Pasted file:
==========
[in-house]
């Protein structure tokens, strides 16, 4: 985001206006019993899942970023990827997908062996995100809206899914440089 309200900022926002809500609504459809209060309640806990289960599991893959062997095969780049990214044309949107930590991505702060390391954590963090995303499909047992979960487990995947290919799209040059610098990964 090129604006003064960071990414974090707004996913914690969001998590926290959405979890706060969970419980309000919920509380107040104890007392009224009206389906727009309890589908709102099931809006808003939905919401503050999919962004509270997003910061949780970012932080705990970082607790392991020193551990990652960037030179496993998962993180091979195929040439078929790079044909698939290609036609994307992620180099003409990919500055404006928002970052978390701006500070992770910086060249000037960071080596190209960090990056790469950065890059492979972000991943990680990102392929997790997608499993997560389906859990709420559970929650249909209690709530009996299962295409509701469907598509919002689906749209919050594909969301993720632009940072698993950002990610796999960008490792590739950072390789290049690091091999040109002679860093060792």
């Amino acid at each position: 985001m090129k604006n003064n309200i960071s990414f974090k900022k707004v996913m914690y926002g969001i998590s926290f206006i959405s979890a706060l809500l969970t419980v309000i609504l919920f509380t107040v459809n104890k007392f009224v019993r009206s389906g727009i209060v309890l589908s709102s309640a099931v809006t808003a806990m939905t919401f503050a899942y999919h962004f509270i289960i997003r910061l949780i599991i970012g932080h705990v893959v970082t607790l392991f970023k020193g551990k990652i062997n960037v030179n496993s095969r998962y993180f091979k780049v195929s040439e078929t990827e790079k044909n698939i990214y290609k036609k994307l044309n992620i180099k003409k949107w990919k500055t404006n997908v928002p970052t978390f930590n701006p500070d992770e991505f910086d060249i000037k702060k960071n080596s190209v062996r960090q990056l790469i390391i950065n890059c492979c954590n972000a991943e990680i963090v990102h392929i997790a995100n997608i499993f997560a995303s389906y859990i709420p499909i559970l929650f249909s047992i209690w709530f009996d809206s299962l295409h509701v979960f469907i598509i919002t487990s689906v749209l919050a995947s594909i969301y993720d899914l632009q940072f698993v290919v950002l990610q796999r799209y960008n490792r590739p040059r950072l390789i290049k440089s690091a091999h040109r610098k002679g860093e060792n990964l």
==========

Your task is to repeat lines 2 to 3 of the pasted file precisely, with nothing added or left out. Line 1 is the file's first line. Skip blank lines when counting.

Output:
């Protein structure tokens, strides 16, 4: 985001206006019993899942970023990827997908062996995100809206899914440089 309200900022926002809500609504459809209060309640806990289960599991893959062997095969780049990214044309949107930590991505702060390391954590963090995303499909047992979960487990995947290919799209040059610098990964 090129604006003064960071990414974090707004996913914690969001998590926290959405979890706060969970419980309000919920509380107040104890007392009224009206389906727009309890589908709102099931809006808003939905919401503050999919962004509270997003910061949780970012932080705990970082607790392991020193551990990652960037030179496993998962993180091979195929040439078929790079044909698939290609036609994307992620180099003409990919500055404006928002970052978390701006500070992770910086060249000037960071080596190209960090990056790469950065890059492979972000991943990680990102392929997790997608499993997560389906859990709420559970929650249909209690709530009996299962295409509701469907598509919002689906749209919050594909969301993720632009940072698993950002990610796999960008490792590739950072390789290049690091091999040109002679860093060792």
């Amino acid at each position: 985001m090129k604006n003064n309200i960071s990414f974090k900022k707004v996913m914690y926002g969001i998590s926290f206006i959405s979890a706060l809500l969970t419980v309000i609504l919920f509380t107040v459809n104890k007392f009224v019993r009206s389906g727009i209060v309890l589908s709102s309640a099931v809006t808003a806990m939905t919401f503050a899942y999919h962004f509270i289960i997003r910061l949780i599991i970012g932080h705990v893959v970082t607790l392991f970023k020193g551990k990652i062997n960037v030179n496993s095969r998962y993180f091979k780049v195929s040439e078929t990827e790079k044909n698939i990214y290609k036609k994307l044309n992620i180099k003409k949107w990919k500055t404006n997908v928002p970052t978390f930590n701006p500070d992770e991505f910086d060249i000037k702060k960071n080596s190209v062996r960090q990056l790469i390391i950065n890059c492979c954590n972000a991943e990680i963090v990102h392929i997790a995100n997608i499993f997560a995303s389906y859990i709420p499909i559970l929650f249909s047992i209690w709530f009996d809206s299962l295409h509701v979960f469907i598509i919002t487990s689906v749209l919050a995947s594909i969301y993720d899914l632009q940072f698993v290919v950002l990610q796999r799209y960008n490792r590739p040059r950072l390789i290049k440089s690091a091999h040109r610098k002679g860093e060792n990964l």